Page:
by Dhananjay Ghei, Arjun Gupta and Renuka Sane.
One of the most implement elements of public health is regulatory interventions that yield clean air. In late 2016, we await the air quality crisis of the Delhi winter with trepidation. Many people will have difficulty breathing, and some will die. A few attempts at solving the problem have begun. The Government of Delhi experimented with an odd-even policy to regulate traffic between 1 January 2016 to 15 January 2016, and then between 15 April 2016 to 22 April 2016. The results of these experiments have been mixed [here and here].
What you measure is what you can manage. Only when we are able to marshal evidence in a systematic way about the extent and nature of the problem, will we be able to design and deliver a response. The measurement of air pollution in Delhi has begun on a small scale. In this post, we describe patterns seen in the available data.
Why is PM 2.5 a good measure?
There are many pollutants in the air such as carbon monoxide (CO), nitric oxide (NO), nitrogen dioxide (NO2), ozone (O3). The worst among these is small particulate matter, or PM 2.5, which are a mixture of solid and liquid droplets floating in the air whose diameters are less than 2.5 micrometers. These fine particles are produced from all types of combustion, including motor vehicles and power plants and some industrial processes.
The health impact from pollution is a complex transform of exposure to all pollutants. However, of the pollutants, PM 2.5 particles are considered the most harmful as they are able to enter deep into the respiratory tract, reaching the lungs. This can cause short-term health effects such as eye, nose, throat and lung irritation, coughing, sneezing, runny nose and shortness of breath, and in the long-term can affect lung function and worsen medical conditions such as asthma and heart disease. We, therefore, narrow our attention to the measure of PM 2.5. The unit of measurement of PM 2.5 is µg/m3 and the breakpoints of raw PM 2.5 values by the US Environmental Protection Agency are the following:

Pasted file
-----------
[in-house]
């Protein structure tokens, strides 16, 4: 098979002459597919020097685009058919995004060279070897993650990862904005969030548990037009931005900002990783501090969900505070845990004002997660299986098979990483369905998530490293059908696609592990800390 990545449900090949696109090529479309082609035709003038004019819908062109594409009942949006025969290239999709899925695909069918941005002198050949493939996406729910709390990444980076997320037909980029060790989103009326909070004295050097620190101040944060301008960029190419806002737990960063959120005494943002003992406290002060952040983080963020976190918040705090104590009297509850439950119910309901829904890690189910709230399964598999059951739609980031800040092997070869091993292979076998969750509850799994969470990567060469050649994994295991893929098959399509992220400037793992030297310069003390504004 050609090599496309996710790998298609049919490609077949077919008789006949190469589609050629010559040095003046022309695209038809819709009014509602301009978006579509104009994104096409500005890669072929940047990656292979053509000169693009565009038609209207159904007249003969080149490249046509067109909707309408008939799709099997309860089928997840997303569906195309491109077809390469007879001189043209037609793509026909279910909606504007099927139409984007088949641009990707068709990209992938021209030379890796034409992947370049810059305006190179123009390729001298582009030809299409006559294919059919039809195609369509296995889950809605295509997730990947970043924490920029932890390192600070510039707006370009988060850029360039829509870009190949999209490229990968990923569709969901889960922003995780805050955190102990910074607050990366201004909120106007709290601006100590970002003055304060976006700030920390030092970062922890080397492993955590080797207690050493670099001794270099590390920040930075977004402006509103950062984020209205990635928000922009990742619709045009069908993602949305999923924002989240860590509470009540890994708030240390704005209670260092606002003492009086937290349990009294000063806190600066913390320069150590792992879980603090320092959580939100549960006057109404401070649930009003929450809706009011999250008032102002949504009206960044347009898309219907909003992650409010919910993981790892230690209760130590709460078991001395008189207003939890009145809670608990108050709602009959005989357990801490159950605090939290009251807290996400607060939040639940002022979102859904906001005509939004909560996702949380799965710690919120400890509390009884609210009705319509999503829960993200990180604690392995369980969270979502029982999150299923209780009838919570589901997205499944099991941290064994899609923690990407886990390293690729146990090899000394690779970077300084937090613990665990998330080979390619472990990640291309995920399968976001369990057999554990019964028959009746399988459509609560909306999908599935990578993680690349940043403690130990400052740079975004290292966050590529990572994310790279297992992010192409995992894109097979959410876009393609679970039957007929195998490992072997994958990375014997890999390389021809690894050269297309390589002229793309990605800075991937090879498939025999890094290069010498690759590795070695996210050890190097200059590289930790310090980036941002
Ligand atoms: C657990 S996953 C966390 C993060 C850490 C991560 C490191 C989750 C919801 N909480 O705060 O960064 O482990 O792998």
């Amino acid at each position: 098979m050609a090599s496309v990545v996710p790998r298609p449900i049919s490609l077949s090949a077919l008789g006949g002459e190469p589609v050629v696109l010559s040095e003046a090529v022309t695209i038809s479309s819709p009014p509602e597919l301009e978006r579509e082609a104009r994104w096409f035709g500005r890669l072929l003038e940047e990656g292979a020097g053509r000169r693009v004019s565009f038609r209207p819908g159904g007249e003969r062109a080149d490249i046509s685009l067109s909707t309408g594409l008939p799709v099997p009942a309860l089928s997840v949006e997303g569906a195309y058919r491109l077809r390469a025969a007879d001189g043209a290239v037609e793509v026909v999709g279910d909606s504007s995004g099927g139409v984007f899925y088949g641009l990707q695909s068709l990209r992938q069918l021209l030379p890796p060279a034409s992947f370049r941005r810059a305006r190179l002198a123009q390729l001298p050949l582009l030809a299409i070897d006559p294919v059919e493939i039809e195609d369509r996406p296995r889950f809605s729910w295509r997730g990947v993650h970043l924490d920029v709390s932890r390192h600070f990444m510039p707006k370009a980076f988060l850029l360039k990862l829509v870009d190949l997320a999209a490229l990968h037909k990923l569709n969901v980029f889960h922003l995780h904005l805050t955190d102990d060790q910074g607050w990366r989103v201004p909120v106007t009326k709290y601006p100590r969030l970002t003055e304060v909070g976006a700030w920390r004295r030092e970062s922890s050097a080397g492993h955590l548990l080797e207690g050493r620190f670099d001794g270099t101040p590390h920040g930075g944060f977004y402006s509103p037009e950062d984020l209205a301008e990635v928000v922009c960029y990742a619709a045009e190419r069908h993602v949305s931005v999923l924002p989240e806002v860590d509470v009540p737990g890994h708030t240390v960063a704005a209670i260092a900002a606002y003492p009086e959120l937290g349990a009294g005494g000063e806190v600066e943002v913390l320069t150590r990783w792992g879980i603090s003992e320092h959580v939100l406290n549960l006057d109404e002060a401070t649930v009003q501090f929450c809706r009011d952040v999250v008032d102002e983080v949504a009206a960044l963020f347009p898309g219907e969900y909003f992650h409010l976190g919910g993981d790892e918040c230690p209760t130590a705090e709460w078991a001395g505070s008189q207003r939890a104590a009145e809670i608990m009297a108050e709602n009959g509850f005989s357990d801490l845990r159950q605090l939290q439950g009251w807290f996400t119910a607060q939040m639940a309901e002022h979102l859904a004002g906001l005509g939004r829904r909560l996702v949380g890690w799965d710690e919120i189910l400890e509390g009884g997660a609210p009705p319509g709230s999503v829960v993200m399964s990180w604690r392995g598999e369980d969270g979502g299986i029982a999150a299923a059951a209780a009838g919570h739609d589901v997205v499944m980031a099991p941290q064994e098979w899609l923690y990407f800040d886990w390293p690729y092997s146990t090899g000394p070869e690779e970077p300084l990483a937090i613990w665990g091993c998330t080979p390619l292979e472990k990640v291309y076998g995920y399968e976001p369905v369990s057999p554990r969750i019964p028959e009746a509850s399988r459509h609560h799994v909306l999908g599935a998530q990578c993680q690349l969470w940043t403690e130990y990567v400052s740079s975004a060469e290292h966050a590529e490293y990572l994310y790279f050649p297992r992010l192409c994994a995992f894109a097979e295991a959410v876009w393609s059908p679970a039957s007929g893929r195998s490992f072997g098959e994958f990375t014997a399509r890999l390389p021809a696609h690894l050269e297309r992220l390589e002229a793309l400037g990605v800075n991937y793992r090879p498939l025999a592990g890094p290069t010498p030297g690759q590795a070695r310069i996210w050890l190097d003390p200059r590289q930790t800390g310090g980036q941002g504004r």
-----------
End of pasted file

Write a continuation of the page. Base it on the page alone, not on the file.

|24-hr PM 2.5||AQI Categories||Health Effects Statements|
|12.1-35.4||Moderate||Respiratory symptoms possible in unusually sensitive individuals,
possible aggravation of heart or lung disease in people with cardiopulmonary
and older adults.
|Increasing likelihood of respiratory symptoms in sensitive individuals, aggravation
of heart or lung disease and premature mortality in people with cardiopulmonary
disease and older adults.
|55.5-150.4||Unhealthy||Increased aggravation of heart or lung disease and premature mortality in
people with cardiopulmonary disease and older adults; increased respiratory
effects in general population.
|150.5-250.4||Very Unhealthy||Significant aggravation of heart or lung disease and premature mortality in
people with cardiopulmonary disease and older adults; significant increase in
respiratory effects in general population
|250.5-500||Hazardous||Serious aggravation of heart or lung disease and prematuremortality in people
with cardiopulmonary disease and older adults; serious risk of respiratory effects